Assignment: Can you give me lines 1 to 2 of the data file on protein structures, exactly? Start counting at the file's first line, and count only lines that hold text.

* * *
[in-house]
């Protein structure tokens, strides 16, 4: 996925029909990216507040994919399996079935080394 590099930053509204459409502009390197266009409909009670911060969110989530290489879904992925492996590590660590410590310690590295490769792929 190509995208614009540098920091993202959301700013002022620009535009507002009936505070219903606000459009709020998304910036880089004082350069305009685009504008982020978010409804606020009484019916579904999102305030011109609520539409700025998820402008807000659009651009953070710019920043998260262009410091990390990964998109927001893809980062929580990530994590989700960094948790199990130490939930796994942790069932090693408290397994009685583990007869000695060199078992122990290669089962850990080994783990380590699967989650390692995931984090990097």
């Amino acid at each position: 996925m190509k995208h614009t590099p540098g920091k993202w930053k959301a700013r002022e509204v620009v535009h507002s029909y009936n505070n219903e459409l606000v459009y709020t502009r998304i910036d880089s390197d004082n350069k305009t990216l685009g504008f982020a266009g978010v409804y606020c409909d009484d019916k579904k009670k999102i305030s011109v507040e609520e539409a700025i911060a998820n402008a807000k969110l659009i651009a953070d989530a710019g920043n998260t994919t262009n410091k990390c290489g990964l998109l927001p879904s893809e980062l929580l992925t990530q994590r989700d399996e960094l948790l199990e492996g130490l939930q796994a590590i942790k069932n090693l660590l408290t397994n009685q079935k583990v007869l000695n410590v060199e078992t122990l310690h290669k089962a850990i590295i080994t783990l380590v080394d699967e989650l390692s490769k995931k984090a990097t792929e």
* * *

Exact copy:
[in-house]
């Protein structure tokens, strides 16, 4: 996925029909990216507040994919399996079935080394 590099930053509204459409502009390197266009409909009670911060969110989530290489879904992925492996590590660590410590310690590295490769792929 190509995208614009540098920091993202959301700013002022620009535009507002009936505070219903606000459009709020998304910036880089004082350069305009685009504008982020978010409804606020009484019916579904999102305030011109609520539409700025998820402008807000659009651009953070710019920043998260262009410091990390990964998109927001893809980062929580990530994590989700960094948790199990130490939930796994942790069932090693408290397994009685583990007869000695060199078992122990290669089962850990080994783990380590699967989650390692995931984090990097």